Limits on using professional disciplinary evidence in other proceedings

The enabling statutes of some professional regulatory bodies limit the use of information and documents from investigations and disciplinary matters before courts or other tribunals. Such provisions may impede civil claims that depend on proof of events during investigation or discipline. The impact of such restrictions was recently illustrated where a teacher filed a human rights complaint in Ontario, against the Ontario College of Teachers (the “College”), in Black v. Ontario College of Teachers, 2016 HRTO 1233.

The complainant was a teacher who alleged that the College, and more generally the educational system in Ontario, was not doing enough to prevent and respond to child abuse and racism in schools. While that teacher was sitting on a discipline committee panel of the college, and addressing the reinstatement of a member who had been convicted of sexual exploitation, the teacher allegedly breached confidentiality provisions of the Ontario College of Teachers Act (the “Act”). The college investigated the violation, which the teacher alleged was harassment and reprisal against him for speaking out on the issue of child abuse within the school system. [16] The discipline committee reprimanded him, and based on how he was reprimanded, among other things, the teacher alleged that the College had discriminated against him.

The Act provides that no record of a proceeding under the Act, and no document prepared or statement given at such a proceeding, and no order or decision made in such a proceeding, is admissible in any civil proceeding other than under the Act, or an appeal or judicial relating to a proceeding under the Act. [22] Given that restriction, the Human Rights Tribunal held that the content of the reprimand was inadmissible before the Tribunal. “There is essentially nothing left for the applicant to rely upon to make out his allegation relating to the content of reprimand once the content is found inadmissible. Any oral testimony regarding the content of the reprimand would also be inadmissible.” As a result, the teacher’s human rights complaint had no reasonable prospect of success. [34] This Ontario decision relies on similar Ontario court and tribunals decisions where evidence from discipline proceedings was found inadmissible, e.g.,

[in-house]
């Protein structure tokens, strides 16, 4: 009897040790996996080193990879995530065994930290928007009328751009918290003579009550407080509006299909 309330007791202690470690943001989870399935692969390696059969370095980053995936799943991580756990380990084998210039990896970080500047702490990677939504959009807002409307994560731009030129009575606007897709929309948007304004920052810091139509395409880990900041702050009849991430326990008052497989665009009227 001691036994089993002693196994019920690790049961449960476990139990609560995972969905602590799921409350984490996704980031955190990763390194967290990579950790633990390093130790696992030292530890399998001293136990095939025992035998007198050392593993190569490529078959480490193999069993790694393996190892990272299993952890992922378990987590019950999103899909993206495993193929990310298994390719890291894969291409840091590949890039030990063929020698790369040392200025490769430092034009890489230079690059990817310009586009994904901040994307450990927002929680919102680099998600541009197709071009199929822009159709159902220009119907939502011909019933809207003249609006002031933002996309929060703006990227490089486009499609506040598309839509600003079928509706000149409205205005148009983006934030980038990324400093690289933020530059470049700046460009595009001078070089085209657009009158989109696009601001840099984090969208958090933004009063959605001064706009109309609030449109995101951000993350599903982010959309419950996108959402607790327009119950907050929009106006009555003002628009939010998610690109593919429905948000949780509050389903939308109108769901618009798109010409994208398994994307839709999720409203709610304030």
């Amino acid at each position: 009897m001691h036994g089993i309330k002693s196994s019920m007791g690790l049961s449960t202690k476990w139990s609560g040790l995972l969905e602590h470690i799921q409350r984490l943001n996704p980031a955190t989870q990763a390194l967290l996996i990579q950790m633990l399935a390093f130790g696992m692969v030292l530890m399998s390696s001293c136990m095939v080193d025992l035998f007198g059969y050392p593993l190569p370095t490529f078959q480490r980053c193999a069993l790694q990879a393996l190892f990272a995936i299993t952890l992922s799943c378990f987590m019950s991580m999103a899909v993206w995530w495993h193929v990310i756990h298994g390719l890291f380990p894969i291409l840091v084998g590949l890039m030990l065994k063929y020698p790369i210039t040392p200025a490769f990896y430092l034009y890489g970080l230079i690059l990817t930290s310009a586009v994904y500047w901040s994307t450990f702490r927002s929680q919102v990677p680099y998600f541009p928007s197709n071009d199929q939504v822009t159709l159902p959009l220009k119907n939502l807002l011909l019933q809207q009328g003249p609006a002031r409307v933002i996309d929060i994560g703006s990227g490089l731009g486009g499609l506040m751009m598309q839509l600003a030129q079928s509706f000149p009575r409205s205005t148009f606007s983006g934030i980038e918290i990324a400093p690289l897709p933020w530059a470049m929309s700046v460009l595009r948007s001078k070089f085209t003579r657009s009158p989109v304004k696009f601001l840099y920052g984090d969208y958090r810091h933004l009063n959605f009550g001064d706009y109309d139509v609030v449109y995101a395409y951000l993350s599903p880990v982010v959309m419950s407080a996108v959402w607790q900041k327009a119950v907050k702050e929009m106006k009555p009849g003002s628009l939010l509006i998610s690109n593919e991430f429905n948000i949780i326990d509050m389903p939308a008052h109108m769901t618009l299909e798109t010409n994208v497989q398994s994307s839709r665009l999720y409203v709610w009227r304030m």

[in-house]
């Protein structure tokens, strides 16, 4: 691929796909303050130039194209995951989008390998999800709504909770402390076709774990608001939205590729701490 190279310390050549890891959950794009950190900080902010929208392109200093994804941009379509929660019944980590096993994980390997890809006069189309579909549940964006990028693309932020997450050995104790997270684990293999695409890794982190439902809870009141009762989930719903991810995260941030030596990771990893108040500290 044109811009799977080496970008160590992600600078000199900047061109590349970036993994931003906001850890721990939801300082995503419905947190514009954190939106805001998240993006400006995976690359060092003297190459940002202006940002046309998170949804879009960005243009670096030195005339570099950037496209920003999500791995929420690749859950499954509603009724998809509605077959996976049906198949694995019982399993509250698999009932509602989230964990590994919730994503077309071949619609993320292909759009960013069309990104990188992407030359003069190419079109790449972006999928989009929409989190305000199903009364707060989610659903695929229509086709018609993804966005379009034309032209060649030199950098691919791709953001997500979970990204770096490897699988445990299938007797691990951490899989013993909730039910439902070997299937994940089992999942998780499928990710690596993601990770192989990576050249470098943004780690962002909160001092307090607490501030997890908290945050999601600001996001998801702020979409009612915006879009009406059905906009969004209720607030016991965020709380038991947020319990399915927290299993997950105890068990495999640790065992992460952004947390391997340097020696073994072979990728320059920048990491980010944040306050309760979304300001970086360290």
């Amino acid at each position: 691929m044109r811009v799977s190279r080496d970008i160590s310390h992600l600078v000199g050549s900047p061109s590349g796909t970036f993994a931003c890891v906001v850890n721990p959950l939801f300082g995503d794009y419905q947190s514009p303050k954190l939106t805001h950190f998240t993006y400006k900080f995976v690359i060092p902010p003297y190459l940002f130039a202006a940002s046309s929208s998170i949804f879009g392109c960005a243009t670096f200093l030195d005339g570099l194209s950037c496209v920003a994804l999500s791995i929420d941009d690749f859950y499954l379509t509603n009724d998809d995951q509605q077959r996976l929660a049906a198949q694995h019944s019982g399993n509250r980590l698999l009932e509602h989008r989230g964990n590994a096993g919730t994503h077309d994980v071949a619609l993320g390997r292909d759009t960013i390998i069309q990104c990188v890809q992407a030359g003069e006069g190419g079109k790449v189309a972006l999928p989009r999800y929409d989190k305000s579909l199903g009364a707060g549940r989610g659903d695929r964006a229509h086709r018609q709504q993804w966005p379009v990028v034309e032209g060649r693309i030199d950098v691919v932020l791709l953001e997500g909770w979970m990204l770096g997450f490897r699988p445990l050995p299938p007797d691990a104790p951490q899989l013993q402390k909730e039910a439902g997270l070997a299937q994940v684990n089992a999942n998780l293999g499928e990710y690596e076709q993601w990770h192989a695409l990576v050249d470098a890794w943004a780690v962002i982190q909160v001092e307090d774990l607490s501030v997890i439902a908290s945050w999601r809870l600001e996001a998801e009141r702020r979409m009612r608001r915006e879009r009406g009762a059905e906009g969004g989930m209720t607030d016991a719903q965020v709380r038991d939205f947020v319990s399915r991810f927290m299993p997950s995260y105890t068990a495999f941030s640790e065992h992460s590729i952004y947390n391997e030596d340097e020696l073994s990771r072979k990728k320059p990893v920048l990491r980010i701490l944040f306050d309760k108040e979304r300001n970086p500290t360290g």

• Conroy v. The College of Physicians and Surgeons of Ontario, 2011 ONSC 324 at paras. 51-57, affirmed 2011 ONCA 517 (plaintiff suing for libel flowing from public notice of his referral to the Fitness to Practice Committee; evidence at what transpired at various proceedings was inadmissible in court);
  • Frank v. Legate, 2015 ONCA 631 at para. 61 (physician who was subject to complaints to the College of Physicians and Surgeons of Ontario suing for, among other things, malicious prosecution; but nothing from the record of the complaint was admissible in the civil action);
  • Dindial v. College of Nurses of Ontario, 2016 HRTO 1170  at paras. 21-26 and Ten v. College of Massage Therapists of Ontario, 2016 HRTO 147 at para. 21 (prohibition against admissibility “effectively prevented issues arising from those proceedings and those decisions from being adjudicated before the [Human Rights] Tribunal”; given the prohibition, case having no reasonable prospect of success)

A comparable provision in British Columbia’s Health Professions Act is differently worded, and may not be as wide as its Ontario counterparts in some circumstances (see HPA s. 53(2) and (3)). But an example of a party to a court action in B.C. unable to obtain documents from a health professions college may be seen in Casses v. Canadian Broadcasting Corp., 2014 BCSC 1901 (concerning document production sought against the College of Physicians and Surgeons of British Columbia).

Black v. Ontario College of Teachers, 2016 HRTO 1233

Lisa C. Fong and Michael Ng